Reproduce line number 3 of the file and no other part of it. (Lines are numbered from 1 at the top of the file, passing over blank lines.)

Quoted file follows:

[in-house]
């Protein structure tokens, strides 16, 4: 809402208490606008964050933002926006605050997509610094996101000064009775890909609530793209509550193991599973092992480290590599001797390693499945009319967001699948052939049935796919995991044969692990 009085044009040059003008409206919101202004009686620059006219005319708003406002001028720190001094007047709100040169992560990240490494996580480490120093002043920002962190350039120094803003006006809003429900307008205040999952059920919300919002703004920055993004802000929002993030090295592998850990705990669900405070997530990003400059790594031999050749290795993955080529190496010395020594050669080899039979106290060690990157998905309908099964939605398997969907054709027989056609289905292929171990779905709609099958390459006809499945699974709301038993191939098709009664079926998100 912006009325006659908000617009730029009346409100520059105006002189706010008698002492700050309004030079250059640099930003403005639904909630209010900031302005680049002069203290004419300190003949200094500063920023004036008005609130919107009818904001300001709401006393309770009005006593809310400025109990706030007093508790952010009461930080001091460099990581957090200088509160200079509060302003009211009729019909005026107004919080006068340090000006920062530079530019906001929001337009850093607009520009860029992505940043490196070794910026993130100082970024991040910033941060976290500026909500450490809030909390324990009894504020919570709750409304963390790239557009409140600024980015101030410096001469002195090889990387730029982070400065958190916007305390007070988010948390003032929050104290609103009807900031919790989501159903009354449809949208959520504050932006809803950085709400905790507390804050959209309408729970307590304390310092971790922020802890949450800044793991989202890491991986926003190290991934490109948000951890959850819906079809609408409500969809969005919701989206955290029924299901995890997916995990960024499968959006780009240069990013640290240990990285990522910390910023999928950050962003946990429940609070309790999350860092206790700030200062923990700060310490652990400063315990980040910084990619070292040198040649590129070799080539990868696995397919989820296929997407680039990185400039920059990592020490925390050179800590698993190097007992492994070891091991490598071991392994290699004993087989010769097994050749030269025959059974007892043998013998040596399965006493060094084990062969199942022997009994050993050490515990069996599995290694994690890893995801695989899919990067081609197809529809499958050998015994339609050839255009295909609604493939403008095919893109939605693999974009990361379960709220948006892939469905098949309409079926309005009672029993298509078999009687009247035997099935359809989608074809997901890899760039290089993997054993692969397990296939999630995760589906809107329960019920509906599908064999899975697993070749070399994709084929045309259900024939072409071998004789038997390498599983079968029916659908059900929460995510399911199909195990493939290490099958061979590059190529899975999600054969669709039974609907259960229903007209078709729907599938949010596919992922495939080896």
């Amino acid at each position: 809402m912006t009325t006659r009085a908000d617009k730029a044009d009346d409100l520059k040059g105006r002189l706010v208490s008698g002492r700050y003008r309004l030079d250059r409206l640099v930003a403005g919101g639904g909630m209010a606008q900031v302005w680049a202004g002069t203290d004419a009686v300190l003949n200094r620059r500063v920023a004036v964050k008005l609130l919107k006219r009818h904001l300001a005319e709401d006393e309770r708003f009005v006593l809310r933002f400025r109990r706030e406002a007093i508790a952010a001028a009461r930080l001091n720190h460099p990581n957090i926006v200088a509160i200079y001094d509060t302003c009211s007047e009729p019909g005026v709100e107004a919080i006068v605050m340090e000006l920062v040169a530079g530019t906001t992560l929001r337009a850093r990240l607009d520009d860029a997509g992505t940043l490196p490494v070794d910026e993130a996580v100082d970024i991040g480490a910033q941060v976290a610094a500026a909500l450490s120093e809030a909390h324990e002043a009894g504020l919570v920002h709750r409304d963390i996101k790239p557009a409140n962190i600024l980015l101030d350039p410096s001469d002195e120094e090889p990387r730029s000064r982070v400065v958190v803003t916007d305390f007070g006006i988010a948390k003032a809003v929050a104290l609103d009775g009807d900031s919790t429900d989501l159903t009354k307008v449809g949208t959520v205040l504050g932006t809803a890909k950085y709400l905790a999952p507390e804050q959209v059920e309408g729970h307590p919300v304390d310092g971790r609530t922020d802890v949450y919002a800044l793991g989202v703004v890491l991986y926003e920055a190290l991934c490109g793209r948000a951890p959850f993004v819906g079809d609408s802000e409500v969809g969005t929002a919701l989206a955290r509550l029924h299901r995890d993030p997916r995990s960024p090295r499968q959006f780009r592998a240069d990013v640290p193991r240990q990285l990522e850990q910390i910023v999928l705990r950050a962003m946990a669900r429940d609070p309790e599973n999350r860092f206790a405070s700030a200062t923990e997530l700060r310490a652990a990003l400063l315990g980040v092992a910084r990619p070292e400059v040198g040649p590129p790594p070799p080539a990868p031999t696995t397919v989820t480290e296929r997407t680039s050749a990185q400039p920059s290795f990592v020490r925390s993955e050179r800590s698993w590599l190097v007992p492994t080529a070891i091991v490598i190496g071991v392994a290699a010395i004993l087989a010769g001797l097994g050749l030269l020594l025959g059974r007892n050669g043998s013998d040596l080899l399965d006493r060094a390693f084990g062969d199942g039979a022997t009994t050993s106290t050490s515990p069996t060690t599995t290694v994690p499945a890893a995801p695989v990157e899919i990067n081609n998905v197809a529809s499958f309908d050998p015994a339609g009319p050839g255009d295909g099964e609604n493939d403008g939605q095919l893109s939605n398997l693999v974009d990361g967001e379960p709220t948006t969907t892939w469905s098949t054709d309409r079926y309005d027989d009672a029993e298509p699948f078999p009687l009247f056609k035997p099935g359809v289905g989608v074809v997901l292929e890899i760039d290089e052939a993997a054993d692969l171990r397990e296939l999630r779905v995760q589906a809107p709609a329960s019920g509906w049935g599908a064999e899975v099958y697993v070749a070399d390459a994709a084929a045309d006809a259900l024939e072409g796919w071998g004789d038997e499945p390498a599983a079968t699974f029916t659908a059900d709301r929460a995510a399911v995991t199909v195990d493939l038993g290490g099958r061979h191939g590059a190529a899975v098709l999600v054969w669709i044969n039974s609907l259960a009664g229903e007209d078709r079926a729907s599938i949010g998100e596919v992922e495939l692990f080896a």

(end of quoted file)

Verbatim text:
């Amino acid at each position: 809402m912006t009325t006659r009085a908000d617009k730029a044009d009346d409100l520059k040059g105006r002189l706010v208490s008698g002492r700050y003008r309004l030079d250059r409206l640099v930003a403005g919101g639904g909630m209010a606008q900031v302005w680049a202004g002069t203290d004419a009686v300190l003949n200094r620059r500063v920023a004036v964050k008005l609130l919107k006219r009818h904001l300001a005319e709401d006393e309770r708003f009005v006593l809310r933002f400025r109990r706030e406002a007093i508790a952010a001028a009461r930080l001091n720190h460099p990581n957090i926006v200088a509160i200079y001094d509060t302003c009211s007047e009729p019909g005026v709100e107004a919080i006068v605050m340090e000006l920062v040169a530079g530019t906001t992560l929001r337009a850093r990240l607009d520009d860029a997509g992505t940043l490196p490494v070794d910026e993130a996580v100082d970024i991040g480490a910033q941060v976290a610094a500026a909500l450490s120093e809030a909390h324990e002043a009894g504020l919570v920002h709750r409304d963390i996101k790239p557009a409140n962190i600024l980015l101030d350039p410096s001469d002195e120094e090889p990387r730029s000064r982070v400065v958190v803003t916007d305390f007070g006006i988010a948390k003032a809003v929050a104290l609103d009775g009807d900031s919790t429900d989501l159903t009354k307008v449809g949208t959520v205040l504050g932006t809803a890909k950085y709400l905790a999952p507390e804050q959209v059920e309408g729970h307590p919300v304390d310092g971790r609530t922020d802890v949450y919002a800044l793991g989202v703004v890491l991986y926003e920055a190290l991934c490109g793209r948000a951890p959850f993004v819906g079809d609408s802000e409500v969809g969005t929002a919701l989206a955290r509550l029924h299901r995890d993030p997916r995990s960024p090295r499968q959006f780009r592998a240069d990013v640290p193991r240990q990285l990522e850990q910390i910023v999928l705990r950050a962003m946990a669900r429940d609070p309790e599973n999350r860092f206790a405070s700030a200062t923990e997530l700060r310490a652990a990003l400063l315990g980040v092992a910084r990619p070292e400059v040198g040649p590129p790594p070799p080539a990868p031999t696995t397919v989820t480290e296929r997407t680039s050749a990185q400039p920059s290795f990592v020490r925390s993955e050179r800590s698993w590599l190097v007992p492994t080529a070891i091991v490598i190496g071991v392994a290699a010395i004993l087989a010769g001797l097994g050749l030269l020594l025959g059974r007892n050669g043998s013998d040596l080899l399965d006493r060094a390693f084990g062969d199942g039979a022997t009994t050993s106290t050490s515990p069996t060690t599995t290694v994690p499945a890893a995801p695989v990157e899919i990067n081609n998905v197809a529809s499958f309908d050998p015994a339609g009319p050839g255009d295909g099964e609604n493939d403008g939605q095919l893109s939605n398997l693999v974009d990361g967001e379960p709220t948006t969907t892939w469905s098949t054709d309409r079926y309005d027989d009672a029993e298509p699948f078999p009687l009247f056609k035997p099935g359809v289905g989608v074809v997901l292929e890899i760039d290089e052939a993997a054993d692969l171990r397990e296939l999630r779905v995760q589906a809107p709609a329960s019920g509906w049935g599908a064999e899975v099958y697993v070749a070399d390459a994709a084929a045309d006809a259900l024939e072409g796919w071998g004789d038997e499945p390498a599983a079968t699974f029916t659908a059900d709301r929460a995510a399911v995991t199909v195990d493939l038993g290490g099958r061979h191939g590059a190529a899975v098709l999600v054969w669709i044969n039974s609907l259960a009664g229903e007209d078709r079926a729907s599938i949010g998100e596919v992922e495939l692990f080896a």